Journal of Sports Science and Medicine
Journal of Sports Science and Medicine
ISSN: 1303 - 2968   
Ios-APP Journal of Sports Science and Medicine
Androit-APP Journal of Sports Science and Medicine
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©Journal of Sports Science and Medicine ( 2005 ) 04 , 66 - 75

Research article
The Effects of Neuromuscular Electrical Stimulation Training on Abdominal Strength, Endurance, and Selected Anthropometric Measures
John P. Porcari1, , Jennifer Miller1, Kelly Cornwell1, Carl Foster1, Mark Gibson1, Karen McLean2, Tom Kernozek2
Author Information
1 Department of Exercise and Sports Science, University of Wisconsin-La Crosse, USA
2 Department of Physical Therapy, University of Wisconsin-La Crosse, USA

John P. Porcari
✉ Department of Exercise and Sports Science, University of Wisconsin-La Crosse , USA
Email: porcari.john@uwlax.edu
Publish Date
Received: 24-12-2004
Accepted: 11-02-2005
Published (online): 01-03-2005
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ABSTRACT

We studied the effects of self-administered neuromuscular electrical stimulation (NMES) on changes in strength, endurance, selected anthropometric measures, and subject’s perceived shape and satisfaction of the abdominal wall. Twenty-four adults (experimental group) stimulated their abdominals 5 days per week (20-40 minutes per session) for 8 weeks and refrained from engaging in any additional exercise during the study. A control group (N=16) refrained from exercising the abdominals or engaging in any other exercise training during the study. Subjects were tested at the beginning, mid-point, and end of the study. Isometric strength of the abdominal muscles was tested using a isokinetic dynamometer, endurance was measured using the ACSM curl-up test, abdominal circumference was measured using a steel tape measure, and body shape and satisfaction were assessed via questionnaire. The stimulation group had a 58% increase in abdominal strength, whereas the control group did not change. The stimulation group also had a 100% increase in abdominal endurance versus a 28% increase in the control group. Waist circumference decreased by of 3.5 cm in the stimulation group compared to no significant change in the control group. All 24 subjects in the stimulation group felt that their midsections were more “toned” and “firmed” and 13/24 (54%) felt that their posture had improved as a result of the stimulation. None of the control group subjects reported changes in these parameters. There were no significant differences in body weight, BMI, or skinfold thickness over the course of the study in either group. NMES, as used in the current study, resulted in significant improvements in the muscular strength and endurance of the abdominal region, as well as subject’s perceived shape and satisfaction of the mid-section.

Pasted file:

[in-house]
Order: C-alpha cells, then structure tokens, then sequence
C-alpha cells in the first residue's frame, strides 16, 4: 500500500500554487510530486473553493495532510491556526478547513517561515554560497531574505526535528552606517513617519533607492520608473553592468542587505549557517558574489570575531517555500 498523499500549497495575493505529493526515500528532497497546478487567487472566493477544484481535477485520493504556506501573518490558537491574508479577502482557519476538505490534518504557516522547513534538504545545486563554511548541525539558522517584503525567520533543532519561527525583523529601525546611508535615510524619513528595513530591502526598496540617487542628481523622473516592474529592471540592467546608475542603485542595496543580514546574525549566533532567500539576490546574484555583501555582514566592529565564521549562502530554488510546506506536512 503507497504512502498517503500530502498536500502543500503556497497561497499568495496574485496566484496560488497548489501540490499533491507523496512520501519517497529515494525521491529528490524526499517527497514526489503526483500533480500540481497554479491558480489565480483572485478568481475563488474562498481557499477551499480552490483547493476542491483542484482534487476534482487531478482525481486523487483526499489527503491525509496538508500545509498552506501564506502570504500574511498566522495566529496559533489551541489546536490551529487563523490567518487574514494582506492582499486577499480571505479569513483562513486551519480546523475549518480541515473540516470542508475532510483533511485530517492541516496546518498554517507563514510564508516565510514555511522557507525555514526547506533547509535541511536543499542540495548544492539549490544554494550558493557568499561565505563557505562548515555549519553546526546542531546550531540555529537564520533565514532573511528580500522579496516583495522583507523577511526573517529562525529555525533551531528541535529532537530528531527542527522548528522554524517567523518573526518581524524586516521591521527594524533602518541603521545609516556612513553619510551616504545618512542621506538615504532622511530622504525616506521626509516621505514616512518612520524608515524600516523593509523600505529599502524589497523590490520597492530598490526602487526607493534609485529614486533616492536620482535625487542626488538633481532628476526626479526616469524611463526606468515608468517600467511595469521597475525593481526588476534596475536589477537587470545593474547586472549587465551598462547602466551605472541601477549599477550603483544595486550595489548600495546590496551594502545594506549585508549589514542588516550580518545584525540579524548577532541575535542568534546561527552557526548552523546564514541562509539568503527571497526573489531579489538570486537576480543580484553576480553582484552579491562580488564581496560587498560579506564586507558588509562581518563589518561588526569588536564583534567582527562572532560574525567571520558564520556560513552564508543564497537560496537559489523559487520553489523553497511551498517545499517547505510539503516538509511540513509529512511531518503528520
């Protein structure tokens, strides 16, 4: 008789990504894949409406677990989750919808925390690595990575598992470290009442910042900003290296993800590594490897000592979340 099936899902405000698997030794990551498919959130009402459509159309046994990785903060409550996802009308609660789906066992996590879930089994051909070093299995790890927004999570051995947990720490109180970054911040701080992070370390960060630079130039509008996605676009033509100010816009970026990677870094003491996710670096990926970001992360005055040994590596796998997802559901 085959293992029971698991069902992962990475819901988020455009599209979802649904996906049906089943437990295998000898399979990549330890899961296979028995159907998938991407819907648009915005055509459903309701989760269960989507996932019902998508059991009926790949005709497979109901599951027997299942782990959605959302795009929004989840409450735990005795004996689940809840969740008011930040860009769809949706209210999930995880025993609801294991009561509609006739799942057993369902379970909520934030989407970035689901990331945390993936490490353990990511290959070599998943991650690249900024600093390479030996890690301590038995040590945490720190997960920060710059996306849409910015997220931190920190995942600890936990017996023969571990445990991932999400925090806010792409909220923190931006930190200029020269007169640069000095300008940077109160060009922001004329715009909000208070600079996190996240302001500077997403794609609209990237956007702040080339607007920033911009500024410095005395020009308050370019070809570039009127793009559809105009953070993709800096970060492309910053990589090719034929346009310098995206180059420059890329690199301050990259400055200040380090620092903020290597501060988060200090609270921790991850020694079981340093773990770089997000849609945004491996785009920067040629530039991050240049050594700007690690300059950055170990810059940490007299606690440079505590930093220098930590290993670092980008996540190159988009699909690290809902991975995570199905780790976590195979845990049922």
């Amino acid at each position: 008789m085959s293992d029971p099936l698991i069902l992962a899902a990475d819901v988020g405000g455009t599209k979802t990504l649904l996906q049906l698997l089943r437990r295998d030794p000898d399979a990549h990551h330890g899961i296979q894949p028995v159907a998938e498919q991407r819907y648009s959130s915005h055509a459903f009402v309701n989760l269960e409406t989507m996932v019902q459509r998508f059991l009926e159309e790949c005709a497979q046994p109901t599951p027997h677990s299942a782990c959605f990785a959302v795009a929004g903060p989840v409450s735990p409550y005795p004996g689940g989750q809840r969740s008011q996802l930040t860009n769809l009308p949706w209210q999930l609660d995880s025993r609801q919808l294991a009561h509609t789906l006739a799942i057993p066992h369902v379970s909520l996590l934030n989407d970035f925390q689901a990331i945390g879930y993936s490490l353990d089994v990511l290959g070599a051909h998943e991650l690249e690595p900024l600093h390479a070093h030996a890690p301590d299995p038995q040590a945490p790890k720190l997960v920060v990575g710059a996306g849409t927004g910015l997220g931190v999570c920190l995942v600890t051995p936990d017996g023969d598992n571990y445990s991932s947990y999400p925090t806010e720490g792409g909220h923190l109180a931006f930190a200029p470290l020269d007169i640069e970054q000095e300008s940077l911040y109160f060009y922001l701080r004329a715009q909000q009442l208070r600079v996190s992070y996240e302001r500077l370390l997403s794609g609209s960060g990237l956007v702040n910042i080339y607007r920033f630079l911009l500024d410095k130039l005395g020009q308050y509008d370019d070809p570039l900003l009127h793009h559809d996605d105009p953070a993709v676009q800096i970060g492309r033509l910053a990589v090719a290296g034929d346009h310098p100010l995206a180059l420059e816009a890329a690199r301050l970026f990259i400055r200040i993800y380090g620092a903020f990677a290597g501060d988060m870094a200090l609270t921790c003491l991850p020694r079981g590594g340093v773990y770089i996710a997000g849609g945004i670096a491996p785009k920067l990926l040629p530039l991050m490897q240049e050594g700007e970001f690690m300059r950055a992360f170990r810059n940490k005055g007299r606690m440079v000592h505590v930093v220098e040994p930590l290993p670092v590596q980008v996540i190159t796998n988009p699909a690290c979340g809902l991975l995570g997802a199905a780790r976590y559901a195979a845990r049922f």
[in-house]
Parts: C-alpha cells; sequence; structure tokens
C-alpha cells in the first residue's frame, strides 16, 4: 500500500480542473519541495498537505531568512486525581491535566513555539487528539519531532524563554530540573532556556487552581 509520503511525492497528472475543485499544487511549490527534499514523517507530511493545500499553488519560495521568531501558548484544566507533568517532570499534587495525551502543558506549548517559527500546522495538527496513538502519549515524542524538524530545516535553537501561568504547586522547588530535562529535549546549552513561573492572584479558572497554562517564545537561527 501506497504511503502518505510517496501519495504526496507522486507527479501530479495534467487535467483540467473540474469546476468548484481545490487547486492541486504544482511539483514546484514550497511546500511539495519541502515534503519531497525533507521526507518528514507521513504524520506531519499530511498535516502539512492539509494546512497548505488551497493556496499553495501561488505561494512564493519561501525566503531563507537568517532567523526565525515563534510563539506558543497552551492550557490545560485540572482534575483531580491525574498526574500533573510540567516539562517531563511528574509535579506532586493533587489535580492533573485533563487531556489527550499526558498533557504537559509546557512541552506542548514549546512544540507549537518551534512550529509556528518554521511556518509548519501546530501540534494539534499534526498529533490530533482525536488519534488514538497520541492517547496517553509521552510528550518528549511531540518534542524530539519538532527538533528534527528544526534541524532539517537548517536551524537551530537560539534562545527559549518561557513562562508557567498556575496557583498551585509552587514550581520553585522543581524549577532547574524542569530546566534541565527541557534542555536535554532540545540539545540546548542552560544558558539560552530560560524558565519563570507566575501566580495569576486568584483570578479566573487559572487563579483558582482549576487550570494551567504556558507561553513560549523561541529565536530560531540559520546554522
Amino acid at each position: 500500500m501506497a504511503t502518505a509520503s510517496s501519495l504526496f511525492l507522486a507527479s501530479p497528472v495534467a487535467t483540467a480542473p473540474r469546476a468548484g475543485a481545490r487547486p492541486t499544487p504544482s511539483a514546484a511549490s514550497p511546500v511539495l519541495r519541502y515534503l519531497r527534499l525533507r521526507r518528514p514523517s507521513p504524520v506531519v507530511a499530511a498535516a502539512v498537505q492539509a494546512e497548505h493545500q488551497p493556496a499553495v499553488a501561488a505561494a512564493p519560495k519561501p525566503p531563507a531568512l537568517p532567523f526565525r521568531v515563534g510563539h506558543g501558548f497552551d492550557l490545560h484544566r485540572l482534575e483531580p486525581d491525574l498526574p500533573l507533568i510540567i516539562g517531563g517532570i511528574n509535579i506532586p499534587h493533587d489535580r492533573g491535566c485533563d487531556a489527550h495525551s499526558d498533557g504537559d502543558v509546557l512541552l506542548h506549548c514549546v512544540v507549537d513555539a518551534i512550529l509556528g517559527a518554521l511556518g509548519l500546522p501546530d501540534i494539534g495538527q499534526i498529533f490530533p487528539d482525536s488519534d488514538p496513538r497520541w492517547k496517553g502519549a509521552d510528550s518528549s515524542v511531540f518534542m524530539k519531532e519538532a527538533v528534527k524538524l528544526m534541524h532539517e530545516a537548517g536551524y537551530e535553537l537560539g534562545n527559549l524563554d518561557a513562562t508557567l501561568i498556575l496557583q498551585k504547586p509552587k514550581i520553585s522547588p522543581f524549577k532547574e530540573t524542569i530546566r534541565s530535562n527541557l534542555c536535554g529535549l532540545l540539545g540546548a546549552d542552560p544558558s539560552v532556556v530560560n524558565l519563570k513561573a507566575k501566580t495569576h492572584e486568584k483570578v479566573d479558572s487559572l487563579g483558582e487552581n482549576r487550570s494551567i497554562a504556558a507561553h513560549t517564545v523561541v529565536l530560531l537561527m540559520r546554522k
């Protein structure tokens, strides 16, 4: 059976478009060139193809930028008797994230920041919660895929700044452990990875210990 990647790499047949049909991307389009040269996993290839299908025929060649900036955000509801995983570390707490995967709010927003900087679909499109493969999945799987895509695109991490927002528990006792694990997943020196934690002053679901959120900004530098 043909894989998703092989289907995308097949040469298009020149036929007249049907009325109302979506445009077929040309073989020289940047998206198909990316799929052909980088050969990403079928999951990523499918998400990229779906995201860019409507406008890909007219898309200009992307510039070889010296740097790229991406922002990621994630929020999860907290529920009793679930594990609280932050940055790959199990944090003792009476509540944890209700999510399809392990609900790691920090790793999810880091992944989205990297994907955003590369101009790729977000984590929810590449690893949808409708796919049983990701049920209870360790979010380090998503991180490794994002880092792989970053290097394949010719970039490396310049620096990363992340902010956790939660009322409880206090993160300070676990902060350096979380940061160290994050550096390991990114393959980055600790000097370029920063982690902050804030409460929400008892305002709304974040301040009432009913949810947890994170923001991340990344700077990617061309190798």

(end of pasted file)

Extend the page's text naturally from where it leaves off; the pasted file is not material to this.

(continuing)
Key words: Fitness, training, isometric


           Key Points
  • Electrical muscle stimulation (EMS) was effective in increasing muscle strength and endurance
  • All subjects perceived their abdominal muscles to be firmer and more toned as a result of EMS
  • Abdominal and waist girth was also significantly reduced, despite no changes in body weight or subcutaneous fat
 
 
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